Use this URL to cite or link to this record in EThOS: http://ethos.bl.uk/OrderDetails.do?uin=uk.bl.ethos.584167
Title: Role for international vertical joint ventures within an automobile industry paradigm : a case study of MG Rover in comparison with the global automobile industry
Author: Wynn-Williams, Michael S.
Awarding Body: Cardiff University
Current Institution: Cardiff University
Date of Award: 2007
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Abstract:
This research puts forward a conceptual framework for automobile companies by constructing an automobile industry paradigm. The precepts of the paradigm are based upon investigations of transaction costs and economies of scale. This results in a full-function model of vertical integration for an automobile firm operating with prescribed levels of production output. The research then uses historical case studies and empirical data to look at the extent to which automobile companies are competitive within the paradigm, particular reference being made to the main case study company, MG Rover. Contextual empirical data was gathered using semi-structured elite interview techniques conducted with senior executives throughout the automobile industry in the UK and Japan. Through survivor analysis and investigation of leading plant sizes the research found that although there is a minimum efficient scale (MES) for a company, this being the prototypical automobile firm with optimal output MESp, there are additional advantages to be gained from output expansion. Conversely, firms that are wholly uncompetitive can replicate the prototypical model by exploiting divisibilities due to differences between human and capital assets as well as international factor endowment differentiation. The organisational structure for achieving this is the international vertical joint venture (IVJV). There is evidence to suggest that MG Rover was moving towards this type of structure but was precluded from doing so due to its financial collapse in April 2005. Since then, the purchasers of MG Rover's assets, SAIC and NAC of China, have separately continued with variations of the IVJV structure in order to approximate to the requirements of the automobile industry paradigm.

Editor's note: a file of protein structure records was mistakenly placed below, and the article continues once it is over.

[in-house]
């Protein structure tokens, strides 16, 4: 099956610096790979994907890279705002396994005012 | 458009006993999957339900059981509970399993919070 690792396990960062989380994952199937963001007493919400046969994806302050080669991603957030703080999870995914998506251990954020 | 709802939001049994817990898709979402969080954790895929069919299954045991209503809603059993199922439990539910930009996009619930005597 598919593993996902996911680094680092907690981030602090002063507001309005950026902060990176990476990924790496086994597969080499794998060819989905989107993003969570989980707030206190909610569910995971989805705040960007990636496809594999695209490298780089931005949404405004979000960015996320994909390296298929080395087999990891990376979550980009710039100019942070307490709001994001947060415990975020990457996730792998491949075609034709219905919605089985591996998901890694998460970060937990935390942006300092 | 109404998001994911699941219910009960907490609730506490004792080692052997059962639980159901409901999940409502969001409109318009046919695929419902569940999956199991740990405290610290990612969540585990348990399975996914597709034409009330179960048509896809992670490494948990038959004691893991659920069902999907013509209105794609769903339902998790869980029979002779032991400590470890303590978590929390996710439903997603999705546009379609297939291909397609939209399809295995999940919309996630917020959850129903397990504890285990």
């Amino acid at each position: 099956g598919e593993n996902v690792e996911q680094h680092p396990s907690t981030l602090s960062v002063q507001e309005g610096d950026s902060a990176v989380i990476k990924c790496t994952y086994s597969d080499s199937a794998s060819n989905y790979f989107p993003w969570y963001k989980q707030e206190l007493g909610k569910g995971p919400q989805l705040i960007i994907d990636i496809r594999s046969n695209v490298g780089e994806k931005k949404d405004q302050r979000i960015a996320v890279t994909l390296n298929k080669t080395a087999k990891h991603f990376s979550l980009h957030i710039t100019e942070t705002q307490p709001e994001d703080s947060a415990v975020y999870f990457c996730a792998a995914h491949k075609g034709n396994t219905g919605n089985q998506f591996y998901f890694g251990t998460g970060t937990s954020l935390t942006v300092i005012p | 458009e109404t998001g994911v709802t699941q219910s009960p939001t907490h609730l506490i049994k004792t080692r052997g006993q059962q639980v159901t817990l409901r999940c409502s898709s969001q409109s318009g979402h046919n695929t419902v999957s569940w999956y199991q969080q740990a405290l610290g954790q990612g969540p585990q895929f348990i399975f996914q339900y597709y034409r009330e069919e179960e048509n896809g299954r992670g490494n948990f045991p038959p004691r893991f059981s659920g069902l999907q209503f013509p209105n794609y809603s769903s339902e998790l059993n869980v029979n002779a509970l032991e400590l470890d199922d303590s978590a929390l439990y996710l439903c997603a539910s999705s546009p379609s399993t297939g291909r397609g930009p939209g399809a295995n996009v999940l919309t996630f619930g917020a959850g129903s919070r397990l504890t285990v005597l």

Supervisor: Not available Sponsor: Not available
Qualification Name: Thesis (Ph.D.) Qualification Level: Doctoral
EThOS ID: uk.bl.ethos.584167  DOI: Not available
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